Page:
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The Oxford History of Historical WritingVolume 3: 1400-1800$
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José Rabasa, Masayuki Sato, Edoardo Tortarolo, and Daniel Woolf

Print publication date: 2012

Print ISBN-13: 9780199219179

Published to Oxford Scholarship Online: March 2015

DOI: 10.1093/acprof:osobl/9780199219179.001.0001

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Italian Renaissance Historical Narrative

Italian Renaissance Historical Narrative

Chapter:
(p.347) Chapter 17 Italian Renaissance Historical Narrative
Source:
The Oxford History of Historical Writing
Author(s):

William J. Connell

Publisher:
Oxford University Press
DOI:10.1093/acprof:osobl/9780199219179.003.0018

This chapter discusses the emergence of a distinctive narrative genre for writing history during the early Renaissance in Italy, which became the ancestor of much of today's historical writing. Renaissance historians emphasized human rather than divine agency. They experimented with historical periodization, developing what would become the standard framework of ‘ancient, medieval, and modern’ still used in most retellings of European history. They also claimed to base their histories on the comparative, critical examination of sources, which included not only written narratives and the accounts of eyewitnesses but also archival documents, physical remains, and inscriptions.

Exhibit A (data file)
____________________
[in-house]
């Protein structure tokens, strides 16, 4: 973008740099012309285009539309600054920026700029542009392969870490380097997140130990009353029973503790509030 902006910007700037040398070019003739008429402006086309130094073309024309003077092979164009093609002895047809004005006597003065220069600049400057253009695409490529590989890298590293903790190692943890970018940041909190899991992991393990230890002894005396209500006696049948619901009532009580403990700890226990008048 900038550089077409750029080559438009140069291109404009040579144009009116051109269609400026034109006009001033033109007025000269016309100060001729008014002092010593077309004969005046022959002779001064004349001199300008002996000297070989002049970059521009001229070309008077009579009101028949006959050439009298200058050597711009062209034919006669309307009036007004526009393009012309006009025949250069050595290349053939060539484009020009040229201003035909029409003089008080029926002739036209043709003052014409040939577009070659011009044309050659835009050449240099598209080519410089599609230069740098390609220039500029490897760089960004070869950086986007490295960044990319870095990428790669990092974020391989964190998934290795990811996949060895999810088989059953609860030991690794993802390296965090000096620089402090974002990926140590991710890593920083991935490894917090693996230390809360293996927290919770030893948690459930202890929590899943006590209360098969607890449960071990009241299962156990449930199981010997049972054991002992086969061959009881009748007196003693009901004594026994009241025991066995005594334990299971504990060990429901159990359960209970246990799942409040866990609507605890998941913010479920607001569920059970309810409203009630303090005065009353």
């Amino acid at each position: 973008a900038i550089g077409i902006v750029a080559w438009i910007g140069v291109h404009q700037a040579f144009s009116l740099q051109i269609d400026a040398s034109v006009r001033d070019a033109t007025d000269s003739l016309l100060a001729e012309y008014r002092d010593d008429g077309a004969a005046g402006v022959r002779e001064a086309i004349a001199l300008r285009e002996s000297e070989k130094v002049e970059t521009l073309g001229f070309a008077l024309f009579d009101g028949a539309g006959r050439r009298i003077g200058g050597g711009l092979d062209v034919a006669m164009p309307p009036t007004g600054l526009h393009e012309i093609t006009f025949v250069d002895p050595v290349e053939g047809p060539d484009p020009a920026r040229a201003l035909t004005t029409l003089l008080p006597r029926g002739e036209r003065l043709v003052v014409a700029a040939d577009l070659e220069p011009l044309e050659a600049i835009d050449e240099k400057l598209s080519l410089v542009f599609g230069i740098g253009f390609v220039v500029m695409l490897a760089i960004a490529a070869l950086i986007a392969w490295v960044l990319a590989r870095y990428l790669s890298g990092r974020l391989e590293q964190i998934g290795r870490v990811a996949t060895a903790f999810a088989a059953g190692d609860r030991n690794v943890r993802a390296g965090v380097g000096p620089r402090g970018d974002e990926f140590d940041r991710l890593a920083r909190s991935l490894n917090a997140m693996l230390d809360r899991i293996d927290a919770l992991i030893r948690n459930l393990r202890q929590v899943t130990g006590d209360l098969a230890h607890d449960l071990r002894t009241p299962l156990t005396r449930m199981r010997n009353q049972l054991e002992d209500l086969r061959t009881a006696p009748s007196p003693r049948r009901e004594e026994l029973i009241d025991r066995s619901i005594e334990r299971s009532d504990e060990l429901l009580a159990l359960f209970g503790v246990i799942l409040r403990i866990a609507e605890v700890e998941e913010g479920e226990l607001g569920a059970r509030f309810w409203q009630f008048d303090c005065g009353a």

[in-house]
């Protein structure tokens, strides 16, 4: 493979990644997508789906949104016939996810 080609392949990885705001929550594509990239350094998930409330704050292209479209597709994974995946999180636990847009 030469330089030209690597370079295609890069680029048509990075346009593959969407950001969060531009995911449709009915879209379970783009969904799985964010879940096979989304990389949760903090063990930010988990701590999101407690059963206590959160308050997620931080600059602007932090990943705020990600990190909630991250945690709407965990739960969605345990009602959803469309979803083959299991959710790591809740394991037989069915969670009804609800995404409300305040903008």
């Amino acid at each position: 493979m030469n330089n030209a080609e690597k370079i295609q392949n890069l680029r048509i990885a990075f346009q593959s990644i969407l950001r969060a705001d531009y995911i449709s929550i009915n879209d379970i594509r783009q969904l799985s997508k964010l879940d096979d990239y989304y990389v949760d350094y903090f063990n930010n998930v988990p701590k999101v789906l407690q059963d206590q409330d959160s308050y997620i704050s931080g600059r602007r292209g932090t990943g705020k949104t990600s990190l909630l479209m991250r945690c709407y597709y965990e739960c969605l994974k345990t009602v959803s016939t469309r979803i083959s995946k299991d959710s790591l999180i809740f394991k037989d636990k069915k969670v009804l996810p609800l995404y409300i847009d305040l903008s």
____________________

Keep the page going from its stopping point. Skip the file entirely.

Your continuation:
Keywords:   Italian historical writing, historiography, Renaissance historians, historical periodization

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